A Tech Too Far
It is always interesting to watch the advance of technology. Or, at least, what many involved in travel tech see as "advances". Many are not "advances" at all, simply taking an old idea and giving it a brush down and spending a few squillion on advertising to make something look like a great advance.
"Self Connect" is a good example. What boils down to joining up two flights that you cannot join up, giving the booking a fancy name and then putting in the small print: "if you cannot make the connection, it is not our problem".
But I digress.
The thing that is missing (in the mandating of travel tech) is a sense of balance. To what extent do you allow tech to take over and remove human contact? To what extent, where you do have human contact in any process, do you allow that contact to have real power to get things done... or are they to be mere functionaries who can just explain how to press button "B"?
The gulf between tech, the tech operatives or "helpers" and anyone with real power to actually achieve something, has become much wider and worryingly, much more remote to the extent that, in some cases, there is no direct communication between a "functionary operative" and a decision maker.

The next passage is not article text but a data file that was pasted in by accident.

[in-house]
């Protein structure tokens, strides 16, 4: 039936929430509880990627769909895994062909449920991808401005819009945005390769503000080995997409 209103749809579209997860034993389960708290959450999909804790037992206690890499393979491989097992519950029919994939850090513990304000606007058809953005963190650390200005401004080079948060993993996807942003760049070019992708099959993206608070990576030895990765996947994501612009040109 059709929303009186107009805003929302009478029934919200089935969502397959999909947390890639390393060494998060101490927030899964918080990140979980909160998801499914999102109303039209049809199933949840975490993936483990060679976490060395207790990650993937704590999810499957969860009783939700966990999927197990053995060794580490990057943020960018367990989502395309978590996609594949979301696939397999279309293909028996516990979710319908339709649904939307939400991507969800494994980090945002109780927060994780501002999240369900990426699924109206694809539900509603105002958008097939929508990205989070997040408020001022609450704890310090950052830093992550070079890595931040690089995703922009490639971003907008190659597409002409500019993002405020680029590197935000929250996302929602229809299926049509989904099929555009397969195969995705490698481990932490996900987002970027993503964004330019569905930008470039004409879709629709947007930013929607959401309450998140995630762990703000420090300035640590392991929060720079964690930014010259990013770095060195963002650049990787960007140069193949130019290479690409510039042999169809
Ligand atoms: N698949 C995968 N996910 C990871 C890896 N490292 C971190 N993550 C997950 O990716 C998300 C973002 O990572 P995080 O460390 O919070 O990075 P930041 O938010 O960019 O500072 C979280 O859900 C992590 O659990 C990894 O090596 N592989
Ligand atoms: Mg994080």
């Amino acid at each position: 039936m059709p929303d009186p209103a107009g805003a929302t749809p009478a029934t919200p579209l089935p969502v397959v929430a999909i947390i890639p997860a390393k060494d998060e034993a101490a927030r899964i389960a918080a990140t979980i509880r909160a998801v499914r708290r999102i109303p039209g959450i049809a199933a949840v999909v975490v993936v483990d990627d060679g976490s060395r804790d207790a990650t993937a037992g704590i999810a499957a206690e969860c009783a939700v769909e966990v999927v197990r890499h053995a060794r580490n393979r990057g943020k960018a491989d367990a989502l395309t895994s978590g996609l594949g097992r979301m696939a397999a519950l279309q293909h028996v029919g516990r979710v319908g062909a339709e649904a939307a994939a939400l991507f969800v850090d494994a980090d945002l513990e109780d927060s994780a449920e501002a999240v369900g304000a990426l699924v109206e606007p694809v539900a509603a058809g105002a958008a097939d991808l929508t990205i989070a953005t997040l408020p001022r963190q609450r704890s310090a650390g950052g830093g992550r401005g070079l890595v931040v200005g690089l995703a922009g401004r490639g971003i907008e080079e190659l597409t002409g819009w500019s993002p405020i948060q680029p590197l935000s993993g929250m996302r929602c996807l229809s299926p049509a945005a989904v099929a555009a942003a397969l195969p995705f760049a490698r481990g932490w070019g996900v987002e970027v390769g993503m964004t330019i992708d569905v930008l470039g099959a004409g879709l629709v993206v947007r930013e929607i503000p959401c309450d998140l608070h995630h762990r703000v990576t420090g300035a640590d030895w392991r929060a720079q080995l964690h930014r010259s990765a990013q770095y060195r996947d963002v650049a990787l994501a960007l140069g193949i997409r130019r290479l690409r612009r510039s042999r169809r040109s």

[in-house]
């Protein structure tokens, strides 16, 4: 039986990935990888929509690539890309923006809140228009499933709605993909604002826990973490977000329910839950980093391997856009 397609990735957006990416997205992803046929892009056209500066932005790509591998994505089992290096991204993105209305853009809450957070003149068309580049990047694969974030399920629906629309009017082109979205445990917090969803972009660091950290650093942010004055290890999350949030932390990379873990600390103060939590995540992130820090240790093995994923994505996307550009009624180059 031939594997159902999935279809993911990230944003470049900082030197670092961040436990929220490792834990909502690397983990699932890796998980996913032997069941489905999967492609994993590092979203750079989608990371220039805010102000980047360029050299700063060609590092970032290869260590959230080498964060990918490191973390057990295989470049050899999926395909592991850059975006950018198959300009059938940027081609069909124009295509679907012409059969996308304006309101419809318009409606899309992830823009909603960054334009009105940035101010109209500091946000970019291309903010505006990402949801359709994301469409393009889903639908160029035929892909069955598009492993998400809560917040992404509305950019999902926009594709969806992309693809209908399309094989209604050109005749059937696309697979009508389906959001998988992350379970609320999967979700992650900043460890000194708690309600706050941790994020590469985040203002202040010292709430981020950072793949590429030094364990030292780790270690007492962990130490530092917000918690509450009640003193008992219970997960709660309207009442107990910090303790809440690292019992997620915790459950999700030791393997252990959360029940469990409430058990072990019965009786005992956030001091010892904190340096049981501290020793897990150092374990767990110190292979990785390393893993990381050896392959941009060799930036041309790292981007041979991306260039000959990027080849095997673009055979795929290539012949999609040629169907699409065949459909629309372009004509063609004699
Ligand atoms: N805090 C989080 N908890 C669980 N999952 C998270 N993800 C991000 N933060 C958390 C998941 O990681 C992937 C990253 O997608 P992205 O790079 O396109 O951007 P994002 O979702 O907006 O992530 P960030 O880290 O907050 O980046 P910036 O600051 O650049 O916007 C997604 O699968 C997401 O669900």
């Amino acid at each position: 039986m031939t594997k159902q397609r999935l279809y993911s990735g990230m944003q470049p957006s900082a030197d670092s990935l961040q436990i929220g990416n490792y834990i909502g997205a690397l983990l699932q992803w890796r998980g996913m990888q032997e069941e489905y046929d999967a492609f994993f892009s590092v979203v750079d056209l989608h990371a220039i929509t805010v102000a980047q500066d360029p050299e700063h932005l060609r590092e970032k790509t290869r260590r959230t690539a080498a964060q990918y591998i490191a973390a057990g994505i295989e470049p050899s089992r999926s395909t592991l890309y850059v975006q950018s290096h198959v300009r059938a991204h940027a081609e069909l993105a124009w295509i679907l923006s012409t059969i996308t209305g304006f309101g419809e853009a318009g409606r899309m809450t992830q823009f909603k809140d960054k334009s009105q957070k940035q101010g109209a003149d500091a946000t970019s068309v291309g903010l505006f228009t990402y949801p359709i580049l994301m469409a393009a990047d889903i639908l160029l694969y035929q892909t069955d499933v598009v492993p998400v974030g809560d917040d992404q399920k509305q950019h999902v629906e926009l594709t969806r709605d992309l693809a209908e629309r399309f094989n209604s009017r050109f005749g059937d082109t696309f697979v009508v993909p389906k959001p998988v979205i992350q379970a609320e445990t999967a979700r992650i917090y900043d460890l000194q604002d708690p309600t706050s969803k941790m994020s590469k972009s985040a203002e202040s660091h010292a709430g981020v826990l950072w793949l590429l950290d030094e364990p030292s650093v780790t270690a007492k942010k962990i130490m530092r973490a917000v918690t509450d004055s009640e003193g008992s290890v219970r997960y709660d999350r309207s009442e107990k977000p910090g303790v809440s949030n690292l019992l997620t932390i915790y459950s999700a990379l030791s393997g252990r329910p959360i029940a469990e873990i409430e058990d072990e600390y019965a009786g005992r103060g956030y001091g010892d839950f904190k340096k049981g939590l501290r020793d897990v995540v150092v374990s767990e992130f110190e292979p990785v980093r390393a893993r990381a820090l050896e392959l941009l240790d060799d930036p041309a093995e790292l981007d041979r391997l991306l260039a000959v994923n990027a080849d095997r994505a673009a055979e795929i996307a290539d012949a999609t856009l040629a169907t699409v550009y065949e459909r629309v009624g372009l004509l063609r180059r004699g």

Case in point: I had recent cause to get hold of a major legacy European airline in order to assist an ailing and distressed passenger. All numbers for the airline led to a call centre at the other end of the world and that call centre (and you could not make this up) had no ability to contact the actual airline direct, let alone the airport. "All airline contact numbers have been taken from us" said the call centre bloke. He had to repeat that for me a few times before my rather tired brain managed to make some sort of connection to his words, that managed to get beyond the tenuous.
In this case, it happened to be a passenger paying the full business class fare; but it should not be so for any passenger, no matter what class or what fare had been paid. The airline had taken their addiction to tech to an unacceptable extreme, leaving no mechanisms in place to enable an operative to be able to reach out to resolve an issue; indeed, any issue.
This is tech taken too far. It is not what service, nay, running an airline should be about.